The United Campus Workers (UCW) union continues to push for an increase in the minimum wage on campus as University of Memphis President M. David Rudd considers a proposal to increase staff pay to $15 per hour by 2020.
The call for an increased minimum wage comes after Shelby County mayor Lee Harris vetoed a $1 million grant to the UofM. His veto was overturned by the Shelby County Commission, and the grant was restored.
Jayanni Webster, a UCW organizer for West Tennessee, and is involved in petitioning state and local government for better workplaces for campus employees. She said the wage increase had been a part of their ambitions for several years.
“A living wage has been a goal from the beginning, back in December 2013,” Webster said. “Our living wage campaign won a pay raise to $10.10, and since we revived the campaign, we think that we can achieve this raise also.”
A UofM faculty and staff joint resolution requested the raise in the 2018-2019 school year.
Efforts made by the UCW included lobbying toward figures such as County Mayor Lee Harris and former governor Bill Haslam.
Despite the joint resolution, UCW has not seen progress in increasing wages to $15 per hour, and Harris intervened this summer on behalf of UofM employees.
Harris vetoed a request for $1 million for renovation for the campuses swimming facility until the UofM provided a written plan for getting employees $15 per hour.
After the veto, Rudd sent a tweet saying that the UofM had a plan to reach $15 hour wages in two years.
Webster said she felt aggravated by the university’s lack of acknowledgment in addressing of the issue.
“It is frustrating to see that the veto by Mayor Harris was the one thing the UofM responded to after seven and a half years of asking for living wages,” Webster said.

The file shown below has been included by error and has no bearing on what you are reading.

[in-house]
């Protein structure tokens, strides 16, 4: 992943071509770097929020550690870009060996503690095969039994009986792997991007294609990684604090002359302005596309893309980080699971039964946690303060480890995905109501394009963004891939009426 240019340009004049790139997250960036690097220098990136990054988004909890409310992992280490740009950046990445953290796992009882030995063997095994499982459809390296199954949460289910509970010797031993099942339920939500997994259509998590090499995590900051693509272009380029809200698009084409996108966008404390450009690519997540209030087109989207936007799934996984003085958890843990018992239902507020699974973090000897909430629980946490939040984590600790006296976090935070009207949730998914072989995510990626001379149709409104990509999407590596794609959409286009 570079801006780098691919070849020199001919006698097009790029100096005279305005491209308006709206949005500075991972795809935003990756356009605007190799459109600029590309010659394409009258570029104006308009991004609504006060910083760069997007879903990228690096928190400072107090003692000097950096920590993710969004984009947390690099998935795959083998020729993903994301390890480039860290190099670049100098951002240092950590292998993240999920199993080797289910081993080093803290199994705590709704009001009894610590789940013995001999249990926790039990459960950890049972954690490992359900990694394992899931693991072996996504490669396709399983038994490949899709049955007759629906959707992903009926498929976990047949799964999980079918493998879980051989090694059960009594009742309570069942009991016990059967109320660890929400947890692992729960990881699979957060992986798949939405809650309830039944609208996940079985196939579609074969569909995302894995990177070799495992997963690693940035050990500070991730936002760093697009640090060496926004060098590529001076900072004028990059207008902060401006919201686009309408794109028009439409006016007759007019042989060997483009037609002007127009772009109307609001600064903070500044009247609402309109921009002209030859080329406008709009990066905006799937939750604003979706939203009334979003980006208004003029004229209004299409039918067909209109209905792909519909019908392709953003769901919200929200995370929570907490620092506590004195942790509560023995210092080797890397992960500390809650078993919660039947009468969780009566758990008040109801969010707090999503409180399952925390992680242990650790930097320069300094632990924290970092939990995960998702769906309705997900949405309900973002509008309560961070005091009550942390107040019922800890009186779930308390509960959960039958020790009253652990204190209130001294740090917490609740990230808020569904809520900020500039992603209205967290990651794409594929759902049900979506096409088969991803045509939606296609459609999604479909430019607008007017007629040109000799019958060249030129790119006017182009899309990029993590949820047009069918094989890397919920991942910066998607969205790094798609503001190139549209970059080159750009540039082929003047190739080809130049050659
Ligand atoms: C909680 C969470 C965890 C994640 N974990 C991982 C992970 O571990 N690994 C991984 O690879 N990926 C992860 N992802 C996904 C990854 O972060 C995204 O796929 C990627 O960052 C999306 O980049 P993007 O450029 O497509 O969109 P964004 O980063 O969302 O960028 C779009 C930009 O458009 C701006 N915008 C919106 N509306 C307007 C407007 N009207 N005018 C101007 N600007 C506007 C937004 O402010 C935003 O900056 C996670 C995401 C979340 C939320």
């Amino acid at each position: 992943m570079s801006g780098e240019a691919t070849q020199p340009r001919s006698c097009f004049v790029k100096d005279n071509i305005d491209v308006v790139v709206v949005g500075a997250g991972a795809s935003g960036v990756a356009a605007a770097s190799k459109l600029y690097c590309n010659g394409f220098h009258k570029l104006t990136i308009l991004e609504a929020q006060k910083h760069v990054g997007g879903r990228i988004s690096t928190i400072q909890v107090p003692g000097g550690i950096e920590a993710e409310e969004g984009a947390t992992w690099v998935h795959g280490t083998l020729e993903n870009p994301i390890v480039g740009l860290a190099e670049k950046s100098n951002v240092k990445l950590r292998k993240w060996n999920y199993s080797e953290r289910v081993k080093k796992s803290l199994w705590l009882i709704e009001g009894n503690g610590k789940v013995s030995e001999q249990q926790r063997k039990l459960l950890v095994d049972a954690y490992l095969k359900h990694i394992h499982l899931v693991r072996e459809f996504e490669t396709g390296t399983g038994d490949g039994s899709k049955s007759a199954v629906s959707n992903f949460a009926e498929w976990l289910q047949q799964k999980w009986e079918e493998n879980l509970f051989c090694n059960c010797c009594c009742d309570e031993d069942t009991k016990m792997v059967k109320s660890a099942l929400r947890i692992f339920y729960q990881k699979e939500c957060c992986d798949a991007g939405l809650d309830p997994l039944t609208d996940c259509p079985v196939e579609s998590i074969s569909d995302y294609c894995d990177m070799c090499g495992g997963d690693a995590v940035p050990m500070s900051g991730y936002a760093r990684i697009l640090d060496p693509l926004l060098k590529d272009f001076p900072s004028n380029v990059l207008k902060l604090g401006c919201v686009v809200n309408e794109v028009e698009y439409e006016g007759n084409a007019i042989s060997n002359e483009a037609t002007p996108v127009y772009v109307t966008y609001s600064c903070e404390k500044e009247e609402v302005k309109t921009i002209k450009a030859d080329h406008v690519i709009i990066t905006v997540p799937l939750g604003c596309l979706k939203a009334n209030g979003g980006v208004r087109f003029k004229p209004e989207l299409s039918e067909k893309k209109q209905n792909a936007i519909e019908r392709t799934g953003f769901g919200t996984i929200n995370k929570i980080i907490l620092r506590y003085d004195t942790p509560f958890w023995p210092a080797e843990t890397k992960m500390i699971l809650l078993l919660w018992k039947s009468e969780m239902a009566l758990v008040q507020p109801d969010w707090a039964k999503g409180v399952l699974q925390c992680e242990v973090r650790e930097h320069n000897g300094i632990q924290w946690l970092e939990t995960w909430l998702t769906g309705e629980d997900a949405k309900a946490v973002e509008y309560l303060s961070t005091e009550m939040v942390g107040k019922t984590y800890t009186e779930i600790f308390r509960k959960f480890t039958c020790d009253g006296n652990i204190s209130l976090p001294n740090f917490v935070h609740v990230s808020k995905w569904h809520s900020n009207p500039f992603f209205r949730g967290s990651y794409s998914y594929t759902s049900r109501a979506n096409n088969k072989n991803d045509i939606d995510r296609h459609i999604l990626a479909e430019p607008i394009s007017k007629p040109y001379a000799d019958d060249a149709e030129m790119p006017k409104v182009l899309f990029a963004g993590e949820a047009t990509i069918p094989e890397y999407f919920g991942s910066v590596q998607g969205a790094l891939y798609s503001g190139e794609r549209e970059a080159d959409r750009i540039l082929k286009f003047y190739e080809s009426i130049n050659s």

The Commercial Appeal submitted a Freedom of Information request to the city after Rudd’s tweet.
The Commercial Appeal published an article Aug. 20 with their findings: the emails they requested contained no plan for increasing the minimum wage on campus.
Despite the misleading tweet, Webster said there was some hope for the future.
“We firmly believe that the UofM has funding to increase wages to $15 hour that faculty don’t have to make poverty wages,” Webster said. “We advocate for fair raises statewide, and to make sure people don’t have to struggle to take care of their families.”
The UCW is organized primarily for staff on campus, and particularly custodial staff.
Webster said that they would be interested in advocating for student employees, but that those employees would need to “get active in the campaign,” Webster said.
Furthermore, Webster said the UCW has ambitions of advocating for pay equality in the next academic cycle.
Webster said that dedication from the administration could still make $15 per hour by 2020 a reality and the UCW intends to keep advocating for a living wage at the UofM.